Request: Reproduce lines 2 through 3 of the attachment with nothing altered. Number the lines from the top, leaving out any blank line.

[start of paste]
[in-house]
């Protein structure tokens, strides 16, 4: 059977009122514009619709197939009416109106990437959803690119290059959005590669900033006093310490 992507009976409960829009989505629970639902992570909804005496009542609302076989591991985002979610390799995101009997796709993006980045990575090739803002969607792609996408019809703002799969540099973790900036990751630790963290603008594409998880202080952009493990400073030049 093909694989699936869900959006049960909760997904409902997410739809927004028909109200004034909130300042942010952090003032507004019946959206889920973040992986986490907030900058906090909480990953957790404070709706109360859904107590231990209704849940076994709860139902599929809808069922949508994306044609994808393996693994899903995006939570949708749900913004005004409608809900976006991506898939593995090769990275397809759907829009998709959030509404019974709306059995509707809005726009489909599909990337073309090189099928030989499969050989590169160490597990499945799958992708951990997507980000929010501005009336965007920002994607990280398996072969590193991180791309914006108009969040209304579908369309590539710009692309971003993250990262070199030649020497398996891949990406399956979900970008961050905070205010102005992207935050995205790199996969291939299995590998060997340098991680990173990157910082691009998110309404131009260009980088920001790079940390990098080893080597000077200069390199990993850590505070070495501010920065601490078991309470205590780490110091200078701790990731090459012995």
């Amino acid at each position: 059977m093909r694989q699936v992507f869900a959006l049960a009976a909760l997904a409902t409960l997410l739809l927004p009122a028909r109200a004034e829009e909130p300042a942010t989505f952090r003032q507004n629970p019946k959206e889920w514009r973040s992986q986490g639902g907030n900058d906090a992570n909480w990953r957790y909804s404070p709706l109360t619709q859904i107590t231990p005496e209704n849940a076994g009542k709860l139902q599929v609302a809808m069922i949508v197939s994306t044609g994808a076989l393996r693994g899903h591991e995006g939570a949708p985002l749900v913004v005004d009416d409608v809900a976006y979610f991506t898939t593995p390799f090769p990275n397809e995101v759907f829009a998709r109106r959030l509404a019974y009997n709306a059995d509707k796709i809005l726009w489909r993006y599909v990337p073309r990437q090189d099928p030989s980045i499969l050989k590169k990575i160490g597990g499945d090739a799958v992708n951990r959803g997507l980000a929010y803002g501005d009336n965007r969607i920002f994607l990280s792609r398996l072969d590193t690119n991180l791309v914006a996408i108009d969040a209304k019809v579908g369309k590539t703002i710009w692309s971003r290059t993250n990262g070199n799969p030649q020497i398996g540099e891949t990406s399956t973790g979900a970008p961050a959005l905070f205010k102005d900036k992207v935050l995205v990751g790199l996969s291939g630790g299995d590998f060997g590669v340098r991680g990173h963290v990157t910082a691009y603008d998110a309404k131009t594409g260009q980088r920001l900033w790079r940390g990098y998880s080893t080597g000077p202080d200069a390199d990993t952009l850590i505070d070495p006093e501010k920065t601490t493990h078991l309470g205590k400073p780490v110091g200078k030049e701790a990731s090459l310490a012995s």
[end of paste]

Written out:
């Protein structure tokens, strides 16, 4: 059977009122514009619709197939009416109106990437959803690119290059959005590669900033006093310490 992507009976409960829009989505629970639902992570909804005496009542609302076989591991985002979610390799995101009997796709993006980045990575090739803002969607792609996408019809703002799969540099973790900036990751630790963290603008594409998880202080952009493990400073030049 093909694989699936869900959006049960909760997904409902997410739809927004028909109200004034909130300042942010952090003032507004019946959206889920973040992986986490907030900058906090909480990953957790404070709706109360859904107590231990209704849940076994709860139902599929809808069922949508994306044609994808393996693994899903995006939570949708749900913004005004409608809900976006991506898939593995090769990275397809759907829009998709959030509404019974709306059995509707809005726009489909599909990337073309090189099928030989499969050989590169160490597990499945799958992708951990997507980000929010501005009336965007920002994607990280398996072969590193991180791309914006108009969040209304579908369309590539710009692309971003993250990262070199030649020497398996891949990406399956979900970008961050905070205010102005992207935050995205790199996969291939299995590998060997340098991680990173990157910082691009998110309404131009260009980088920001790079940390990098080893080597000077200069390199990993850590505070070495501010920065601490078991309470205590780490110091200078701790990731090459012995």
């Amino acid at each position: 059977m093909r694989q699936v992507f869900a959006l049960a009976a909760l997904a409902t409960l997410l739809l927004p009122a028909r109200a004034e829009e909130p300042a942010t989505f952090r003032q507004n629970p019946k959206e889920w514009r973040s992986q986490g639902g907030n900058d906090a992570n909480w990953r957790y909804s404070p709706l109360t619709q859904i107590t231990p005496e209704n849940a076994g009542k709860l139902q599929v609302a809808m069922i949508v197939s994306t044609g994808a076989l393996r693994g899903h591991e995006g939570a949708p985002l749900v913004v005004d009416d409608v809900a976006y979610f991506t898939t593995p390799f090769p990275n397809e995101v759907f829009a998709r109106r959030l509404a019974y009997n709306a059995d509707k796709i809005l726009w489909r993006y599909v990337p073309r990437q090189d099928p030989s980045i499969l050989k590169k990575i160490g597990g499945d090739a799958v992708n951990r959803g997507l980000a929010y803002g501005d009336n965007r969607i920002f994607l990280s792609r398996l072969d590193t690119n991180l791309v914006a996408i108009d969040a209304k019809v579908g369309k590539t703002i710009w692309s971003r290059t993250n990262g070199n799969p030649q020497i398996g540099e891949t990406s399956t973790g979900a970008p961050a959005l905070f205010k102005d900036k992207v935050l995205v990751g790199l996969s291939g630790g299995d590998f060997g590669v340098r991680g990173h963290v990157t910082a691009y603008d998110a309404k131009t594409g260009q980088r920001l900033w790079r940390g990098y998880s080893t080597g000077p202080d200069a390199d990993t952009l850590i505070d070495p006093e501010k920065t601490t493990h078991l309470g205590k400073p780490v110091g200078k030049e701790a990731s090459l310490a012995s």